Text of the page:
The “Way” to Loomis

During the summer of 2008 construction crews transformed the Batchelder Road causeway. This bridge makes it possible for us to enter the Island for our work of teaching and learning, and, at the same time, maintain a connection with the so-called outside world. With a commanding view of the Farmington River’s gentle sweep to the east, the calm waters of the hockey pond to the west and colonial and colonial revival style school buildings straight ahead, this roadway parts the landscape for a gracious entry to campus. It sets us in the right frame of mind to go about our business. One wonders if the causeway figured so prominently before the school’s 1914 opening. Surprisingly, the Island’s story is actually a tale of two causeways. One is newly updated and celebrated. The other, once called a work of “public benefaction,” is now mostly forgotten as the school has grown around it.

The Batchelder Road Causeway


Although the school’s trustees debated in the 1870s how to change existing roads near the Loomis homestead to form the school grounds, it wasn’t until the 1913-1914 construction of the school buildings that a formal entrance to campus was made. A new road, slightly west of an ancient one known as Island Road, connected the school grounds to Windsor center at Broad Street. Elevated in places nearly 15 feet above the previous one and directed under the existing railroad bridge, this road also replaced the Creamery Brook culvert at the Farmington River. A modern concrete bridge with an addition of a concrete dam, sluice-way and gate on its west side created an area for skating, known as the Hockey Pond. The Hartford Courant reported that the goal of the ambitious construction was to provide a way “to get in the Institute grounds dry shod at all times.” The causeway did not disappoint; during the next spring flood, the bridge held off rising waters from the Farmington that would have submerged the previous road.

The “other” causeway


Intent that their school would be on ground higher than the most destructive flood of their lifetime, the founders wrestled with the challenges of obtaining homesteads and farmland, and then designing a plan for grading and filling enough of this land on the Island to rise above the high water mark of 1854. Still, they could not escape the annual spring freshet season that brought a smaller, but still problematic, swelling of the local brooks. The founders had seen Windsor residents forced to resort to boat travel each spring to traverse between island and town.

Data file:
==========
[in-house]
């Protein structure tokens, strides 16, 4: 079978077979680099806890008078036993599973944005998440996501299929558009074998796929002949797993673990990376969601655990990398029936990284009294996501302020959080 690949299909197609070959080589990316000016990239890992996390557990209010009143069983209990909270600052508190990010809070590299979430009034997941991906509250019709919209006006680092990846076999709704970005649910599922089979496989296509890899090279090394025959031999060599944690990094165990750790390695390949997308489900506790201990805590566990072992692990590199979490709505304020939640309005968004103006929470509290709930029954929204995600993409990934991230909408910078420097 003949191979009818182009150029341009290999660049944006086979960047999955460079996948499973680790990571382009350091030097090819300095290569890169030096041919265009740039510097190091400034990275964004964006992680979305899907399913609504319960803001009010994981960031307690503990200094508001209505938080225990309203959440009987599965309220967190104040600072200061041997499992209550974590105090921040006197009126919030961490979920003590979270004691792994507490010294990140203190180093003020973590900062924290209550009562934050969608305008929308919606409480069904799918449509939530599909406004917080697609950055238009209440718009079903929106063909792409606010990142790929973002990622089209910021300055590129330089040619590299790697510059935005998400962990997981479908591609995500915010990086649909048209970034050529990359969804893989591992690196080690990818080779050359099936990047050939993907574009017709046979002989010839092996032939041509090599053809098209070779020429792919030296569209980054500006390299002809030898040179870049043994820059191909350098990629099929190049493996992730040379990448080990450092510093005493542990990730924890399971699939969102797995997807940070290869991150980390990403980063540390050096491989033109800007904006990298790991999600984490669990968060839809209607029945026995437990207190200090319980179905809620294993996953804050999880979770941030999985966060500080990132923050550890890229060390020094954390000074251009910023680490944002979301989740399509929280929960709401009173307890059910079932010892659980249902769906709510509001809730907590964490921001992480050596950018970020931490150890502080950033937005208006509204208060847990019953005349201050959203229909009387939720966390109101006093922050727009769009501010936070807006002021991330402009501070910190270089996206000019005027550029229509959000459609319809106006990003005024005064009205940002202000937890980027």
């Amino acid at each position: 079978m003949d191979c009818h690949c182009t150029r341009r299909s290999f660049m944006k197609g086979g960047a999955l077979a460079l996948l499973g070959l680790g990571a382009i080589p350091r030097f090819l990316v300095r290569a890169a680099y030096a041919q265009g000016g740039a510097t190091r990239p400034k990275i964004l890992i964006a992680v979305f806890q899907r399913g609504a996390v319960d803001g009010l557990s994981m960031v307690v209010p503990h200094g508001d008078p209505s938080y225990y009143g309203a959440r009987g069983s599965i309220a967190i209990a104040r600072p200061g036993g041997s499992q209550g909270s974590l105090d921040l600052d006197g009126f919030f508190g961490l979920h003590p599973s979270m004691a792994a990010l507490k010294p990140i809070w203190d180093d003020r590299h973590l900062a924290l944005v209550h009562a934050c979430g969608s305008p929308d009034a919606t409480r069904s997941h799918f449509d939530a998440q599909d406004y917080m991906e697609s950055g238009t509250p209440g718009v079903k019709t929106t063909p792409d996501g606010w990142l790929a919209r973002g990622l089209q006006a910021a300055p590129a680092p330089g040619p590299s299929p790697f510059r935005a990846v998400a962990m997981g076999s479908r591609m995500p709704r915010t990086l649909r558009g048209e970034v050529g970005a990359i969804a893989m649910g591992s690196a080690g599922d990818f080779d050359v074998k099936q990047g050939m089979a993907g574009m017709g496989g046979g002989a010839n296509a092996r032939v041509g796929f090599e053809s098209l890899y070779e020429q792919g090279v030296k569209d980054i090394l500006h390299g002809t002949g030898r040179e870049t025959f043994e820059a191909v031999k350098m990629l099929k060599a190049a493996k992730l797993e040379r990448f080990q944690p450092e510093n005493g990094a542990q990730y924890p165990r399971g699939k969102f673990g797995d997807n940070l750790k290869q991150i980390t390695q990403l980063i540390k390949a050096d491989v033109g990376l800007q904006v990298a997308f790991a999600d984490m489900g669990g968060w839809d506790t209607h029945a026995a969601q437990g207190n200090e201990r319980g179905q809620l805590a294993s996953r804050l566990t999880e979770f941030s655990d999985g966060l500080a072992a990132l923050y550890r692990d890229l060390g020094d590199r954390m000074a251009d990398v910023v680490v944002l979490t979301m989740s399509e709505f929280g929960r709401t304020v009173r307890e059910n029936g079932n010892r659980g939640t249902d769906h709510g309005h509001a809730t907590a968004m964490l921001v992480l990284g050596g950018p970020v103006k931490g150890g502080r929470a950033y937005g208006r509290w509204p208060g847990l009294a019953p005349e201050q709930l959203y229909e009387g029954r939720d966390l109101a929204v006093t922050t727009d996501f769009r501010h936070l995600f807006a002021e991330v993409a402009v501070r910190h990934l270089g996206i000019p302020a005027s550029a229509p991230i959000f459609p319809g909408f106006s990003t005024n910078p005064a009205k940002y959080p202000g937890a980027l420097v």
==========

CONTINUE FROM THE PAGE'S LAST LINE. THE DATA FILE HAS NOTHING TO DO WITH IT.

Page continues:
During their 1879 meetings, The Loomis Institute trustees discussed a causeway, referred to as the lower causeway. H. Sidney Hayden, husband of founder Abigail Loomis Hayden, treasurer of the Loomis Institute and Windsor resident felt that building this lower causeway would “do something to satisfy the frequent question—current in the street—about the life and existence of the Loomis Institute.” He supposed that school funds could be used for this work; Hayden’s brothers-in-law, Osbert and John Mason Loomis fiercely disagreed. They instead hoped that Hayden would use his considerable local status to attract private contributions for the work. This issue dragged on for some time with difficult words passing between family members. Osbert sarcastically called this Sidney’s “pet causeway.”

In the end, Hayden took matters into his own hands. Civil engineer H.G. Loomis noted that he was employed by Hayden and “laid out drives, made plans for an arch stone bridge [and] built a causeway at the southern approach [to the Island]. The causeway was a success as The Courant reported that no longer would Island residents “use boats…during the freshet season.” Other writers remember this earthen structure, best described as a dike supporting a roadway, as one of many projects completed by Hayden for the benefit of local residents, including a modern sewer and a water company.

Two maps, one hand drawn in the late 1870s and the other a formal topographical and road map created in 1912, place Hayden’s causeway beginning just to the south of the present-day Batchelder Road bridge and running to the west of the Loop Road. Sydney’s project continued on to meet the railroad tracks near its crossing with what we know as Island Road. This area is described by the early map as “low ground” surrounding two brooks that once ran into the Farmington River, probably a marshy area even during the drier seasons.

The Loomis brothers did not record their thoughts on the completed “pet causeway.” Later, in the 20th century, trustees advised firms interested in designing the school that “the ‘causeway’ running easterly from the railroad tracks should be preserved, but may be disregarded” for their architectural plans. With the passage of time, Sydney’s causeway has lost its gleam of progress and public service. The “new” causeway basks in that glory now.